-- shift+PrtScr and then open Photoshop and file | new and then CNTRL-V to paste in the screen shot, and trim to include just the light curve so you can make a .jpg for it for your scrapbook!
Run Occular V4.0 - Will Statistically Analyze Your .csv File To Find the Best Timings Possible
-- select file and get your file. It'll show the .csv files
-- click on the gray box left of the header line with No. next to it, immediately above the first data line. This should highlight the entire top row. Make sure the entire row is highlighted. This tells Occular the headers titles
-- find the Object1 Result Measurement column and click on the first data entry to highlight it.
-- use the vertical positioner to go all the way to the last data entry in this column and Shift left-click on it, to highlight the entire column
-- click Analyze Data and it'll warn you you need a time stamp, click yes and you then navigate to the row 1 column 1 entry (which is frame number 0.0) and double-click on it to bring up a box for you to work with. It should show a complete date time in a text box; click and then OK. If that doesn't work, then...
-- follow the format they suggest and enter the month/day/year/hr/min/sec in the white space provided, and click OK. It will populate the individual boxes for date, hr etc. More likely, if you click on a valid record, it'll fill in the proper format along the text line in the bottom, and when you ask it to take the time from the text, it'll fill in the boxes correctly.
-- click Analyze Data. You may find it fails the data integrity check. Occular verifies that your captured VTI times are spaced .033 or .034 sec apart. If there are any frame spacings which are different than this, it'll fail the integrity check. For me, I find that LiMovie reads my KIWI time stamps sometimes confusing "6", "8" and "9". It'll flag them and they're pretty easy to see what the digits should have been read as, from the records on either side. Click on the bad records right there within Occular, fix them, then click on write 'error marked' csv file, and it'll resave your .csv file w/o the errors. You need to do this or it won't re-read it later and produce a final report but instead give you a scary hexadecimal unhandled exception error.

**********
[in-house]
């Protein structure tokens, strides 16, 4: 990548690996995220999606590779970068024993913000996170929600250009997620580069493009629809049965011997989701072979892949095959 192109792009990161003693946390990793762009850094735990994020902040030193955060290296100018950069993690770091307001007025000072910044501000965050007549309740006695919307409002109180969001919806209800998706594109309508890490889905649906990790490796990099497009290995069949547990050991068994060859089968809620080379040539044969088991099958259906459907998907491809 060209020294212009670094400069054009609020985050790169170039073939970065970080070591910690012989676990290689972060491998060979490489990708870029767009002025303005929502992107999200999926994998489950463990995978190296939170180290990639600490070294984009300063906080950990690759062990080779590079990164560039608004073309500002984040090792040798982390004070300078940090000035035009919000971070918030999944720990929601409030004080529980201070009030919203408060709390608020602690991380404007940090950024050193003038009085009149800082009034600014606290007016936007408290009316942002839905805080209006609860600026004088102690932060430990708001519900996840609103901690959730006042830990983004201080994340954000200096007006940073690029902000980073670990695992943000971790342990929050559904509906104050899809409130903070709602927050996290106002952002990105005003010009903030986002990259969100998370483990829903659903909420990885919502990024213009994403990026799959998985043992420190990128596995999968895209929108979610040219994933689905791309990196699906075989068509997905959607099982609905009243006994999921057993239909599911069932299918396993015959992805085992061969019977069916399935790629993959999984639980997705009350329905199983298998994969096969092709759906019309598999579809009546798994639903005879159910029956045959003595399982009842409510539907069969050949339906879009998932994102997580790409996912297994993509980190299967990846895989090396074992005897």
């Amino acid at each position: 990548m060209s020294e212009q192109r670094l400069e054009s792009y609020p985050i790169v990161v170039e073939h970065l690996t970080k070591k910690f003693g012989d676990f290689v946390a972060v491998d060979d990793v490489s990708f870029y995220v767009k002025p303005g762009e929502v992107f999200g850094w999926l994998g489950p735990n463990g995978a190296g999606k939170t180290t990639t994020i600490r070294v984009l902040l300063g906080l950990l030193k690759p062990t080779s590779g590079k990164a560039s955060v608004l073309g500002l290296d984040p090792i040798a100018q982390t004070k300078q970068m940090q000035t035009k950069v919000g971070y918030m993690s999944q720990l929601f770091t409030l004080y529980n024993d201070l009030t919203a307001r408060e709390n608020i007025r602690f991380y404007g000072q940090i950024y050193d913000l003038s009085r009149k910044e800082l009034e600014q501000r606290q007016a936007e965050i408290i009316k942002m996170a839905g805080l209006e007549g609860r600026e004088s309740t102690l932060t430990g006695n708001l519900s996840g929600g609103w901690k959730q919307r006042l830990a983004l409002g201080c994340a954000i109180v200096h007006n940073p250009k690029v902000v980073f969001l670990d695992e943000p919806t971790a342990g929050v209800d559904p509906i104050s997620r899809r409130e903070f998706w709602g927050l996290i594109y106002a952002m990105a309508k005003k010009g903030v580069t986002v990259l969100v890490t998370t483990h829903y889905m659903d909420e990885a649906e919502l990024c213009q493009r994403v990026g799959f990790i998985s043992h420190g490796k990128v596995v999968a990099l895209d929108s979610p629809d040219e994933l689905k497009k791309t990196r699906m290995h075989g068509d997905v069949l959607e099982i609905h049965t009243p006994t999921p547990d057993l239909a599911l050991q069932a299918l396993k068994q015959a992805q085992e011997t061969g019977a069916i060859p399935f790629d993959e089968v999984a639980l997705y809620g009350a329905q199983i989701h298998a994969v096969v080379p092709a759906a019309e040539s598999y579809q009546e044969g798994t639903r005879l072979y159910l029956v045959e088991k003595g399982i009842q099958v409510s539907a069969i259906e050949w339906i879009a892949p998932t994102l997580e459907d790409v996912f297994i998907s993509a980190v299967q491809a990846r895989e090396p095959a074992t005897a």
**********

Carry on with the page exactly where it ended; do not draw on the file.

--Again click Analyze Data. It should bring up a box which includes your light curve and parameter boxes. I like to prt-screen this over to Photoshop as it's a bigger light curve plot than is done by LiMovie. You can click drag a box around the part of the light curve you want displayed. Occular will search through a range of occultation time lengths to search for a range which includes an obvious occultation.
-- for Event Bottom it wants the duration, in frames, of the occultation. For minimum and maximum enter the shortest and longest durations it could be. No need to go overboard, if you can see the obvious occultation by eye, then just go comfortably above that and below that.
-- for Wing Length choose a number of frames as long as possible but less than the un-occulted time length before the D and after the R.
-- click on Star Magnitude and fill in the available magnitudes of the star, using Steve Preston's "detailed information" link on the event.
-- click Use Mr as Star Magnitude and it'll bring up a new box for you to enter the asteroid magnitude, red magnitude being more relevant for most videocam's.
-- and click Use Mr as Asteroid Magnitude
-- click Calculate MaxFOM to calculate the best figure of merit from the possible occultation parameters you've entered. It'll take a bit of time to generate the 100 trials. Click on show noise histogram and you'll see the distribution of errors to the model, and it should look single-peaked and roughly Gaussian. Do PrtScr and CNTRL V to cut/paste to Photoshop for the graphs you want.
-- click final report to generate, and ignore the warning about the magnitude drop, unless it's obvious you made a mistake. I like to shift-PrtScr and CNTRL-V in Photoshop so you can save the final report as part of my webpages on these events.
Reporting Observations to IOTA
Use OccultWatcher to populate the spaces in the report form with the right numbers, but you must first have claimed a station, and that must be done BEFORE the event happens!